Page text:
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Depends...where do you go to school?

Some schools allow for a flexible 3rd year schedule. In which case, you probably want to try a derm elective in the middle of the year so that you have some experience but so that you still have time to change your mind should you feel derm isn't the field for you.

Some schools will force you to wait until the 4th year. In which case, you have to sort of make your schedule before you've really experienced anything in derm (you can always show earlier on in med school). I would also recommend doing this early so that you can get some experience and LORs in before application time.


thanks alot for the advice! knowing me next summer will bring me a fine 220 on step 1 and this will have all been irrelevant ;) thanks again though!
 

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I've been told that letters are usually better if they come from a clinician as opposed to an academic dermatologist.

well, I think it depends who you talk to what they say on that topic. As I said, it was just my opinion. However, most academic derms are also clinicians; and pure clinicians will rarely get to know you as well. Letters are always stronger the stronger someone knows you. In addition, the people selecting you for interview, and interviewing you, are generally academic dermatologists. It was my impression from the interview trail, given the comments I got, that like most groups, academic dermatologists put more stock in the words of people they know - and thus they tend to like letters from other academic dermatologists. It no doubt depends partly on exactly what kind of program you are looking to join.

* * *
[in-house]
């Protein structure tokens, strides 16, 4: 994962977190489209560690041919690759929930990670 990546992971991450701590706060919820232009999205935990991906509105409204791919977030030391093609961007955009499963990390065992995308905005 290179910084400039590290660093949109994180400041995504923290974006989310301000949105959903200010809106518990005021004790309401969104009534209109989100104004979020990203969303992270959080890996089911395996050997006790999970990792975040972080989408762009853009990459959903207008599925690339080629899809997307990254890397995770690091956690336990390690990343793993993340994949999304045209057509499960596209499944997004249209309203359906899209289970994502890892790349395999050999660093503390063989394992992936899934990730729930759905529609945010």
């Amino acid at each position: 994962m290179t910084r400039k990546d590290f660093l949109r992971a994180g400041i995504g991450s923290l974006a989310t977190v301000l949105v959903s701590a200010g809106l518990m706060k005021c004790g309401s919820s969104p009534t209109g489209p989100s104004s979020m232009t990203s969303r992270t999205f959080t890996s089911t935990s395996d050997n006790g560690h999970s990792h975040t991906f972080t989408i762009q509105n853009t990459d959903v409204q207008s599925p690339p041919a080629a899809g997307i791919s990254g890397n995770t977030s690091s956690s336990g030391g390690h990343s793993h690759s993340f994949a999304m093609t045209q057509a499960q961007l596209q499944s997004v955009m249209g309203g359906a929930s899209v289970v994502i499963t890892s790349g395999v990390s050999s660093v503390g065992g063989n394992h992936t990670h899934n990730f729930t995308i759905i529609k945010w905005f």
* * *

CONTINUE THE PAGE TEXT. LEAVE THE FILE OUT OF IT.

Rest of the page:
Long Dong

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How about a clinician academic dermatologist.:D

But yeah I agree with what the boy wonder said earlier "Doing research is not just about the research but also a chance to get good letters." The person I did research with wrote a strong letter for me because I spent 2 months 4 days a week working with him one on one. On rotations you'll see a different attending for every day of the week who hardly knows you let alone can write a strong letter for you, add to that other rotaters getting in on face time.

TBW since you are on here I'm assuming congratulations are in order. :thumbup:
Haven't seen you post since first year or pre-allo days. Saw your little thread to lola on the dermboard a few months back.;)
 

tBw

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How about a clinician academic dermatologist.

But yeah I agree with what the boy wonder said earlier "Doing research is not just about the research but also a chance to get good letters." The person I did research with wrote a strong letter for me because I spent 2 months 4 days a week working with him one on one. On rotations you'll see a different attending for every day of the week who hardly knows you let alone can write a strong letter for you, add to that other rotaters getting in on face time.

Exactly what I was trying and failing ( :laugh: ) to say, but said much more succinctly.


Haven't seen you post since first year or pre-allo days. Saw your little thread to lola on the dermboard a few months back.;)

I still read here, but it's true, I don't often post - and if you saw the one post lola and I exchanged on the other boards I think you've seen almost my entire contribution over there!

TBW since you are on here I'm assuming congratulations are in order. :thumbup:

lol, yes, thanks, I also recognized your screenname over there - congrats to you too :clap: